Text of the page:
Today is the second day of the Federal Open Market Committee meeting after which the decision will be announced on monetary policy. There is an overwhelming expectation that the Fed will not move on rates today. There are several practical reasons why not, most notably the lack of economic forecasts and a press conference. However there is also a large body of thought that is convinced there will be a rate hike in the coming months, maybe even in September. The Fed will stand pat today, choosing not to engage its first move on interest rates for six years. So if not today, then when will the first change be?
I am not in the camp of those analysts/commentators that believes the conditions need to be perfect for the FOMC to hike rates. Monetary policy is a forward-looking business. The decisions made today are taken with a view on what inflation and unemployment will be looking like months from now. It cannot be a reactive move, it needs to be proactive, otherwise you run the risk of being behind the curve (some might even argue that the Fed is already behind the curve now).
The “emergency” level of interest rates has been in place for over 6 years now. Unemployment is back at 5.3% which is around half the level it reached at its peak in 2010 at 10.2%. Core inflation is stable even if it is not picking up. Despite last month’s disappointing dip, Average Earnings Growth has threatened to pick up from its long time average of around 2.0% (increasing earnings should arise from unemployment moving towards a low level and this should help to drive core inflation).
Emergency level of interest rates should be used in times of economic emergency. This is not such a time anymore. The US has been a leading light in holding up the global economy now for several quarters. There are significant problems that arise from holding rates at record lows for too long without looking to normalise them again. Financial markets mis-price risk, “zombie” companies limp on using up valuable resources that could be better deployed in economically constructive hands (the law of creative destruction), whilst it also restricts the options of the Fed to use monetary policy should recession hit once more.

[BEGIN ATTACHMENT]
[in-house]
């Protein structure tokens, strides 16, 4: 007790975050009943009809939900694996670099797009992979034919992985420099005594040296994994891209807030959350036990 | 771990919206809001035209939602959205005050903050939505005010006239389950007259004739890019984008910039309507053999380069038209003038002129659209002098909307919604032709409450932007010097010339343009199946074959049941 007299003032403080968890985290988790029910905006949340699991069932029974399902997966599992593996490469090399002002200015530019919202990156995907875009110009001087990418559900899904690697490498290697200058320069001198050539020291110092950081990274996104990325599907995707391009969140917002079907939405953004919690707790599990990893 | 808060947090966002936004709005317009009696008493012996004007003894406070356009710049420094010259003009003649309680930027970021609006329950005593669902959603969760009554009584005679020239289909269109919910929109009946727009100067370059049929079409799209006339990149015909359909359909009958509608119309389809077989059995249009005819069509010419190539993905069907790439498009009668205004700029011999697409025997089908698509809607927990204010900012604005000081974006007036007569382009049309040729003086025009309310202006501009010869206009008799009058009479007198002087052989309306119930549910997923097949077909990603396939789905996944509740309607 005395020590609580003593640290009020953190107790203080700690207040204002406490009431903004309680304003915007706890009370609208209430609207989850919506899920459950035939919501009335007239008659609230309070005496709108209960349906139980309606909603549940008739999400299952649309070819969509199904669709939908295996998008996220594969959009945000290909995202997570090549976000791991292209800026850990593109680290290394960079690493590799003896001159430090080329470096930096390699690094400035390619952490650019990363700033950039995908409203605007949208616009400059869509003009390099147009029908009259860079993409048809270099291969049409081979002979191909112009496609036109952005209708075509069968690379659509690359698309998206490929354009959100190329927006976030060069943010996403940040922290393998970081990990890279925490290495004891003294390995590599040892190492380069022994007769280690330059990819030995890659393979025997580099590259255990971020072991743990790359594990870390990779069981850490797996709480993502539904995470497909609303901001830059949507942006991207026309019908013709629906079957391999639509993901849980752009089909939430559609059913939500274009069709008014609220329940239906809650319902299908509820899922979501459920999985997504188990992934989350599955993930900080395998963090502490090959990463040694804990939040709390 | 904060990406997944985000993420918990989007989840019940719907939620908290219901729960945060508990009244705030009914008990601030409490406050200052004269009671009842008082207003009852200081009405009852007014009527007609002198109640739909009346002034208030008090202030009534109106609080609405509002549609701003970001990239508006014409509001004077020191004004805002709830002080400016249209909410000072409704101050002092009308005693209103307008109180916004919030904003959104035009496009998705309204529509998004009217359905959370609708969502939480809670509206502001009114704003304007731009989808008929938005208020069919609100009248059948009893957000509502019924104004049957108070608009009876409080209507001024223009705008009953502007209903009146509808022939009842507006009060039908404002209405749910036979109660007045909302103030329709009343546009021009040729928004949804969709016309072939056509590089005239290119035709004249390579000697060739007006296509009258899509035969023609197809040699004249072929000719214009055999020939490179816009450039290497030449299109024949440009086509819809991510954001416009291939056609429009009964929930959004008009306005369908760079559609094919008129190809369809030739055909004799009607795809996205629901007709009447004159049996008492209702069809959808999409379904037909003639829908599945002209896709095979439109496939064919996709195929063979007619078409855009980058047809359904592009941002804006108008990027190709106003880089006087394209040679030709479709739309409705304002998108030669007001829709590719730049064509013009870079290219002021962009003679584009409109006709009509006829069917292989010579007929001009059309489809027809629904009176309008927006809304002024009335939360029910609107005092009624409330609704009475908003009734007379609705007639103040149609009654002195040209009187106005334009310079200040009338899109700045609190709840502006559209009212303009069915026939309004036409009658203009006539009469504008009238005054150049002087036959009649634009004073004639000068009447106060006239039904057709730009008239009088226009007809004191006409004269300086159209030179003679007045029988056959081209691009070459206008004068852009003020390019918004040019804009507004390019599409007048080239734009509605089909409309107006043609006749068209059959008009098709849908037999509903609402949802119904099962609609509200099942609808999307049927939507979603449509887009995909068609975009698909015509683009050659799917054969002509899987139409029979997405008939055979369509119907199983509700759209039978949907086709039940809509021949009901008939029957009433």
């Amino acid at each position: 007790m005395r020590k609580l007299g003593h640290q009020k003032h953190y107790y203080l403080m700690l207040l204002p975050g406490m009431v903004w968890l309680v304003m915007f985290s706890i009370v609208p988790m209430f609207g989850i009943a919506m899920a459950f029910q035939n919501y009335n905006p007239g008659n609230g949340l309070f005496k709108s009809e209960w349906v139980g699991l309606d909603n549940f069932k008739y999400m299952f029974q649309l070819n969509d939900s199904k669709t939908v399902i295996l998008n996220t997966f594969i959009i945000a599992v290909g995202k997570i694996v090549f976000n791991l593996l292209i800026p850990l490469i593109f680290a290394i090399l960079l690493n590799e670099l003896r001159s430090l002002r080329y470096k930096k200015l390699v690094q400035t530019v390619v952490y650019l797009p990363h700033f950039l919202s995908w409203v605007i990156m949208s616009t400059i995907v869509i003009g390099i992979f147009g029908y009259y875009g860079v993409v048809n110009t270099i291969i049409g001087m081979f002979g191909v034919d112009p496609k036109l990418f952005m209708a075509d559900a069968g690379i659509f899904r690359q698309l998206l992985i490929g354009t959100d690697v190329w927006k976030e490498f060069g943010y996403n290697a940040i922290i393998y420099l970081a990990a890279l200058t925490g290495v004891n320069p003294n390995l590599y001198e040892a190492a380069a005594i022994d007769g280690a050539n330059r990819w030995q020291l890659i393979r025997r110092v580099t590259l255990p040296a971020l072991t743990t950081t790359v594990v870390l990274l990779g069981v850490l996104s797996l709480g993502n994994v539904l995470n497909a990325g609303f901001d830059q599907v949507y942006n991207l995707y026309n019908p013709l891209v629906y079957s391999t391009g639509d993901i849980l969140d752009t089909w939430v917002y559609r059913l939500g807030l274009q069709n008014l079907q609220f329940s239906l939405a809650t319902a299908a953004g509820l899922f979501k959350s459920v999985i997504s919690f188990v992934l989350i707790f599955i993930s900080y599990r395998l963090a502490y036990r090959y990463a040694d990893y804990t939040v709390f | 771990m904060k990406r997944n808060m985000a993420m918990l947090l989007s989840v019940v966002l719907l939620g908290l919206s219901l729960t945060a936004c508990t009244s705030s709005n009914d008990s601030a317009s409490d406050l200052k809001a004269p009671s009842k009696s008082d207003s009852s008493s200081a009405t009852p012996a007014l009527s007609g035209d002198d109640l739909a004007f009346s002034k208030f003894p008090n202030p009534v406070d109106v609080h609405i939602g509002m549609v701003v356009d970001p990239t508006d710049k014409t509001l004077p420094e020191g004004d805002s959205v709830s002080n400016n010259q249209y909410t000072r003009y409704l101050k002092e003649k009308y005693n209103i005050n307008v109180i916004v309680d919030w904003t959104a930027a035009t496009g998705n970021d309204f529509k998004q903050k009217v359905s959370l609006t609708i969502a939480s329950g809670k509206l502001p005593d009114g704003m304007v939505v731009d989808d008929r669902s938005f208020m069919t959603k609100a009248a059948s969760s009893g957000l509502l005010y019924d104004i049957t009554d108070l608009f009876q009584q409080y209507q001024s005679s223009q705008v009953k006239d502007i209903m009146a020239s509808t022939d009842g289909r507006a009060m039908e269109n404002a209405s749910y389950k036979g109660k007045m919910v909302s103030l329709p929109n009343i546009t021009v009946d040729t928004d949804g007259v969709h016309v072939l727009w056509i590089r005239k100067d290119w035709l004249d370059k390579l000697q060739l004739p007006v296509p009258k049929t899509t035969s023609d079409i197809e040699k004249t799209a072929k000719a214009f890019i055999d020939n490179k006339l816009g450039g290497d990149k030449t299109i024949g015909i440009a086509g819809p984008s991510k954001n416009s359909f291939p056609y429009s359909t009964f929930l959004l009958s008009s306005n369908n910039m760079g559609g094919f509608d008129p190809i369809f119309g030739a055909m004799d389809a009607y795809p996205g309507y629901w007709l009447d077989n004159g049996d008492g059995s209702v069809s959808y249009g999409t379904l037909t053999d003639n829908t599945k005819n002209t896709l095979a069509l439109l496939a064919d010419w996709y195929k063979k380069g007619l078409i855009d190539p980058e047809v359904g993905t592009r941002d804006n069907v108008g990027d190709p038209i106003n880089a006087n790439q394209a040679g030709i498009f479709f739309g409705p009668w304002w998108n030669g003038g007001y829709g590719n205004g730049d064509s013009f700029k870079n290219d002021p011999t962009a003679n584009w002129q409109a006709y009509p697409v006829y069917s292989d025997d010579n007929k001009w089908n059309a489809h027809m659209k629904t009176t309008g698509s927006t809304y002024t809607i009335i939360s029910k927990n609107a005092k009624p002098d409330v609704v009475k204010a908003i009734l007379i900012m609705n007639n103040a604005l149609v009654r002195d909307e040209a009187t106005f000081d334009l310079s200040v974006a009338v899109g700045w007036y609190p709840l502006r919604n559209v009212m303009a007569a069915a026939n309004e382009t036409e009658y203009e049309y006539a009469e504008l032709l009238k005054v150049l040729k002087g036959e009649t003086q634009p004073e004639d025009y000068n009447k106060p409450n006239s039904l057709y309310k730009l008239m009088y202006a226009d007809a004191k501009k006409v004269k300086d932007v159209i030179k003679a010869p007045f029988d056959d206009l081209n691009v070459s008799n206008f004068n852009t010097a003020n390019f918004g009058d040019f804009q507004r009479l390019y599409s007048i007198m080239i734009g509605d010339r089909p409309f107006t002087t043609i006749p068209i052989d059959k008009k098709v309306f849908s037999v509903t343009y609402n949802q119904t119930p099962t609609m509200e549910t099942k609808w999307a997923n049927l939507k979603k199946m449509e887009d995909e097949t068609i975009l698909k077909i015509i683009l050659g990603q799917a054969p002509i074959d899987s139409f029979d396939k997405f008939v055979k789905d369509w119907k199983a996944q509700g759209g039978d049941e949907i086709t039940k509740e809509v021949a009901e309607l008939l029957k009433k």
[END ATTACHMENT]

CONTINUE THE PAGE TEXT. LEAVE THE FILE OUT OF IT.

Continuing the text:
The Fed will not move on rates this month because:
What could be key for the Fed’s view is the Jackson Hole Economic Symposium (27th to 29th August). This has been an event where historically there have been a number of crucial Fed monetary policy moves touted in the past.
However, despite all of my arguments, there are also several issues why I also do not believe that the Fed will move in September either. The steep fall and bear market in commodities in recent week is deflationary and falls in the prices of oil and metals will keep inflation anchored. Furthermore, the consumer indicators are still disappointing. Retail Sales disappointed recently, whilst Durable Goods Orders remain depressed and Consumer Confidence had a significant slide yesterday.
Furthermore, the inherent make up of the FOMC members makes the committee a cautious body. Whilst there may be rhetoric of members such as James Bullard (non-voting) and Dennis Lockhart (habitual hawk anyway), the balance of the committee are still dovish by reputation – not the least of all being Janet Yellen. With October also being without a press conference or Economic Forecasts, I expect it to be December. I think that by that stage the FOMC will also be in the mind-set that they will have to move now, otherwise it would send the market a very worrying message.
The conditions will never be perfect for the first rate hike, but I believe the Fed will not move today, they will bottle it in September and then have to move in December.
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